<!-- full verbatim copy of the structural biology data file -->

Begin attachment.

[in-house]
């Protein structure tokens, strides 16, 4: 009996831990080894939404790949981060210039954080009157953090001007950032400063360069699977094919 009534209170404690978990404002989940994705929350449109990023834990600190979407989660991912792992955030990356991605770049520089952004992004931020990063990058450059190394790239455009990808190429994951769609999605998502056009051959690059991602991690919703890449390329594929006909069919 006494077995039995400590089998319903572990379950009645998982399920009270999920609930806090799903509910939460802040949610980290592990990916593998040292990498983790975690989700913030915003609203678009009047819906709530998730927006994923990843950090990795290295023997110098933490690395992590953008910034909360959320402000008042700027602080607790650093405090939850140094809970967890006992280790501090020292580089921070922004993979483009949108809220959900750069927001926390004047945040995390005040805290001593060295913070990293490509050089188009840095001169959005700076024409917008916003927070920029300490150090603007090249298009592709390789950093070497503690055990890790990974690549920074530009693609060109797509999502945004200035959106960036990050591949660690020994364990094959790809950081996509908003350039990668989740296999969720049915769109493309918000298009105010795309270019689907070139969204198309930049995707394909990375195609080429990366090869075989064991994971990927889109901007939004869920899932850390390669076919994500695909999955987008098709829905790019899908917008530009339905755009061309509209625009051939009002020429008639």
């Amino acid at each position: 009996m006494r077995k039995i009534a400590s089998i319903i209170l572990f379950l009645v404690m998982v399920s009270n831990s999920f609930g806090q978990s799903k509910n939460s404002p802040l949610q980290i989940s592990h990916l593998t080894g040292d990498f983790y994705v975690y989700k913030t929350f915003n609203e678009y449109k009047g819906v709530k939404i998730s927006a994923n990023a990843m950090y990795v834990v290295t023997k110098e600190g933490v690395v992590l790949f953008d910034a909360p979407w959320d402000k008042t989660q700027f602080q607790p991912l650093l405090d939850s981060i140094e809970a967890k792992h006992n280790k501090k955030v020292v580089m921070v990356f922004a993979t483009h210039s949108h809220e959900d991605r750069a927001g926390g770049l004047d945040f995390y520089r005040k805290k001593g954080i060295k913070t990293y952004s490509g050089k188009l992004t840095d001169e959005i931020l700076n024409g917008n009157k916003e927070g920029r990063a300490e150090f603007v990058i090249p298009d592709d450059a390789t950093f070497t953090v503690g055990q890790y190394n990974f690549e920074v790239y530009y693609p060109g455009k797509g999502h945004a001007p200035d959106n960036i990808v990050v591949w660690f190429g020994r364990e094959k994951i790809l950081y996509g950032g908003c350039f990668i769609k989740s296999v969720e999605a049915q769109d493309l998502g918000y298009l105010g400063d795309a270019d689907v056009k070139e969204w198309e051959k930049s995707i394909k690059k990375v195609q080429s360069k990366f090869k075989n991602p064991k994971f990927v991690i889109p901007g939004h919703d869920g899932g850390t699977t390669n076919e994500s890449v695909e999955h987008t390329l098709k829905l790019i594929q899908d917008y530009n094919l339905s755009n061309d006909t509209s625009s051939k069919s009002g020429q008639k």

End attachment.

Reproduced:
[in-house]
């Protein structure tokens, strides 16, 4: 009996831990080894939404790949981060210039954080009157953090001007950032400063360069699977094919 009534209170404690978990404002989940994705929350449109990023834990600190979407989660991912792992955030990356991605770049520089952004992004931020990063990058450059190394790239455009990808190429994951769609999605998502056009051959690059991602991690919703890449390329594929006909069919 006494077995039995400590089998319903572990379950009645998982399920009270999920609930806090799903509910939460802040949610980290592990990916593998040292990498983790975690989700913030915003609203678009009047819906709530998730927006994923990843950090990795290295023997110098933490690395992590953008910034909360959320402000008042700027602080607790650093405090939850140094809970967890006992280790501090020292580089921070922004993979483009949108809220959900750069927001926390004047945040995390005040805290001593060295913070990293490509050089188009840095001169959005700076024409917008916003927070920029300490150090603007090249298009592709390789950093070497503690055990890790990974690549920074530009693609060109797509999502945004200035959106960036990050591949660690020994364990094959790809950081996509908003350039990668989740296999969720049915769109493309918000298009105010795309270019689907070139969204198309930049995707394909990375195609080429990366090869075989064991994971990927889109901007939004869920899932850390390669076919994500695909999955987008098709829905790019899908917008530009339905755009061309509209625009051939009002020429008639």
């Amino acid at each position: 009996m006494r077995k039995i009534a400590s089998i319903i209170l572990f379950l009645v404690m998982v399920s009270n831990s999920f609930g806090q978990s799903k509910n939460s404002p802040l949610q980290i989940s592990h990916l593998t080894g040292d990498f983790y994705v975690y989700k913030t929350f915003n609203e678009y449109k009047g819906v709530k939404i998730s927006a994923n990023a990843m950090y990795v834990v290295t023997k110098e600190g933490v690395v992590l790949f953008d910034a909360p979407w959320d402000k008042t989660q700027f602080q607790p991912l650093l405090d939850s981060i140094e809970a967890k792992h006992n280790k501090k955030v020292v580089m921070v990356f922004a993979t483009h210039s949108h809220e959900d991605r750069a927001g926390g770049l004047d945040f995390y520089r005040k805290k001593g954080i060295k913070t990293y952004s490509g050089k188009l992004t840095d001169e959005i931020l700076n024409g917008n009157k916003e927070g920029r990063a300490e150090f603007v990058i090249p298009d592709d450059a390789t950093f070497t953090v503690g055990q890790y190394n990974f690549e920074v790239y530009y693609p060109g455009k797509g999502h945004a001007p200035d959106n960036i990808v990050v591949w660690f190429g020994r364990e094959k994951i790809l950081y996509g950032g908003c350039f990668i769609k989740s296999v969720e999605a049915q769109d493309l998502g918000y298009l105010g400063d795309a270019d689907v056009k070139e969204w198309e051959k930049s995707i394909k690059k990375v195609q080429s360069k990366f090869k075989n991602p064991k994971f990927v991690i889109p901007g939004h919703d869920g899932g850390t699977t390669n076919e994500s890449v695909e999955h987008t390329l098709k829905l790019i594929q899908d917008y530009n094919l339905s755009n061309d006909t509209s625009s051939k069919s009002g020429q008639k």